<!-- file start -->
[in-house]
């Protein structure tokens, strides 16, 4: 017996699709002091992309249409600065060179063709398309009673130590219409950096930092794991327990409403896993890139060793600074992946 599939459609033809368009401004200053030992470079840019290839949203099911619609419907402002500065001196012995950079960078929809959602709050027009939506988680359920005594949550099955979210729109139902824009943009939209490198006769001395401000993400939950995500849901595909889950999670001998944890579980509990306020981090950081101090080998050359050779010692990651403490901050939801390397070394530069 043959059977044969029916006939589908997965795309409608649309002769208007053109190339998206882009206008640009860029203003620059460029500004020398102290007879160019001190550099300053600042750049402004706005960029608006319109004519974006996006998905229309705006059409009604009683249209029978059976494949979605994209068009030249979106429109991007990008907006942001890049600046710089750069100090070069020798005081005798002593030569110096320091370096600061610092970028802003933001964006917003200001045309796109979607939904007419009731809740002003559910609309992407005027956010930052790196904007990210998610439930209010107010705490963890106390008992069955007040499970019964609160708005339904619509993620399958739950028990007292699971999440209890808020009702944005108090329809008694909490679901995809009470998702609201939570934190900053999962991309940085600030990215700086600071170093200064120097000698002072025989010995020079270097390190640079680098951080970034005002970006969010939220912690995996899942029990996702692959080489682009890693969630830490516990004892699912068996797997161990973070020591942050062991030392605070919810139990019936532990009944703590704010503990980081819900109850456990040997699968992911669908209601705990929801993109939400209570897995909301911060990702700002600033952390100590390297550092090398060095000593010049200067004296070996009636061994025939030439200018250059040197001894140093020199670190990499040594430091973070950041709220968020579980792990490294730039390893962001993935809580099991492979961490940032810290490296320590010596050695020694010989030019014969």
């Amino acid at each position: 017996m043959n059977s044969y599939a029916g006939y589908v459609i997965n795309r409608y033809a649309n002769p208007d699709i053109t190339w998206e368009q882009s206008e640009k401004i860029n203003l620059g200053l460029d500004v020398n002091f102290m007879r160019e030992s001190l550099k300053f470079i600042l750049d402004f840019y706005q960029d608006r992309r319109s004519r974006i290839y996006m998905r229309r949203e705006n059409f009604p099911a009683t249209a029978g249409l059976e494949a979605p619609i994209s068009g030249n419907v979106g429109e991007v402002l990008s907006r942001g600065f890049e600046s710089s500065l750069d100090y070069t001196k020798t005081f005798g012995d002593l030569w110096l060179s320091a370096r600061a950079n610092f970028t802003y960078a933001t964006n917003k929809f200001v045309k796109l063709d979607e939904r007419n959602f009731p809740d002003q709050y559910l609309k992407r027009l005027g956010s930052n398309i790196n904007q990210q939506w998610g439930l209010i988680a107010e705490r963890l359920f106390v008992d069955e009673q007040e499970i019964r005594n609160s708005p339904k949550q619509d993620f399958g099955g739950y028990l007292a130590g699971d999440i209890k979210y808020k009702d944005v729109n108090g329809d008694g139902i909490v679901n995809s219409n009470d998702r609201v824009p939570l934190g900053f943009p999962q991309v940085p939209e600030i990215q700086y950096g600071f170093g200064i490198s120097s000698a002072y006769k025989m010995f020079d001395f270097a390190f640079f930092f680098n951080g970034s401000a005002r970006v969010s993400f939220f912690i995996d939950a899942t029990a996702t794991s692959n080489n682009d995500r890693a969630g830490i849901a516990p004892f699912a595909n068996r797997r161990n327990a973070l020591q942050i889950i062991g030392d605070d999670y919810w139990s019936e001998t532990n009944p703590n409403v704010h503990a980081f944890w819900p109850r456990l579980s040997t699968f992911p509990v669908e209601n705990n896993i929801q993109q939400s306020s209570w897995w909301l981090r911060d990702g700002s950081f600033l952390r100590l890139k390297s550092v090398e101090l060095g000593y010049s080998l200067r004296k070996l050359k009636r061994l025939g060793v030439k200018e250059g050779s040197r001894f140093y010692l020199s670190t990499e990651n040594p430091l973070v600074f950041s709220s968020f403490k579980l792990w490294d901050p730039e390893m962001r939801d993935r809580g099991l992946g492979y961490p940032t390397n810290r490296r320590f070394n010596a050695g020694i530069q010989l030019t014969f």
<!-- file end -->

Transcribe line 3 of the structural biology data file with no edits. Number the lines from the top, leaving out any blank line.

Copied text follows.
């Amino acid at each position: 017996m043959n059977s044969y599939a029916g006939y589908v459609i997965n795309r409608y033809a649309n002769p208007d699709i053109t190339w998206e368009q882009s206008e640009k401004i860029n203003l620059g200053l460029d500004v020398n002091f102290m007879r160019e030992s001190l550099k300053f470079i600042l750049d402004f840019y706005q960029d608006r992309r319109s004519r974006i290839y996006m998905r229309r949203e705006n059409f009604p099911a009683t249209a029978g249409l059976e494949a979605p619609i994209s068009g030249n419907v979106g429109e991007v402002l990008s907006r942001g600065f890049e600046s710089s500065l750069d100090y070069t001196k020798t005081f005798g012995d002593l030569w110096l060179s320091a370096r600061a950079n610092f970028t802003y960078a933001t964006n917003k929809f200001v045309k796109l063709d979607e939904r007419n959602f009731p809740d002003q709050y559910l609309k992407r027009l005027g956010s930052n398309i790196n904007q990210q939506w998610g439930l209010i988680a107010e705490r963890l359920f106390v008992d069955e009673q007040e499970i019964r005594n609160s708005p339904k949550q619509d993620f399958g099955g739950y028990l007292a130590g699971d999440i209890k979210y808020k009702d944005v729109n108090g329809d008694g139902i909490v679901n995809s219409n009470d998702r609201v824009p939570l934190g900053f943009p999962q991309v940085p939209e600030i990215q700086y950096g600071f170093g200064i490198s120097s000698a002072y006769k025989m010995f020079d001395f270097a390190f640079f930092f680098n951080g970034s401000a005002r970006v969010s993400f939220f912690i995996d939950a899942t029990a996702t794991s692959n080489n682009d995500r890693a969630g830490i849901a516990p004892f699912a595909n068996r797997r161990n327990a973070l020591q942050i889950i062991g030392d605070d999670y919810w139990s019936e001998t532990n009944p703590n409403v704010h503990a980081f944890w819900p109850r456990l579980s040997t699968f992911p509990v669908e209601n705990n896993i929801q993109q939400s306020s209570w897995w909301l981090r911060d990702g700002s950081f600033l952390r100590l890139k390297s550092v090398e101090l060095g000593y010049s080998l200067r004296k070996l050359k009636r061994l025939g060793v030439k200018e250059g050779s040197r001894f140093y010692l020199s670190t990499e990651n040594p430091l973070v600074f950041s709220s968020f403490k579980l792990w490294d901050p730039e390893m962001r939801d993935r809580g099991l992946g492979y961490p940032t390397n810290r490296r320590f070394n010596a050695g020694i530069q010989l030019t014969f």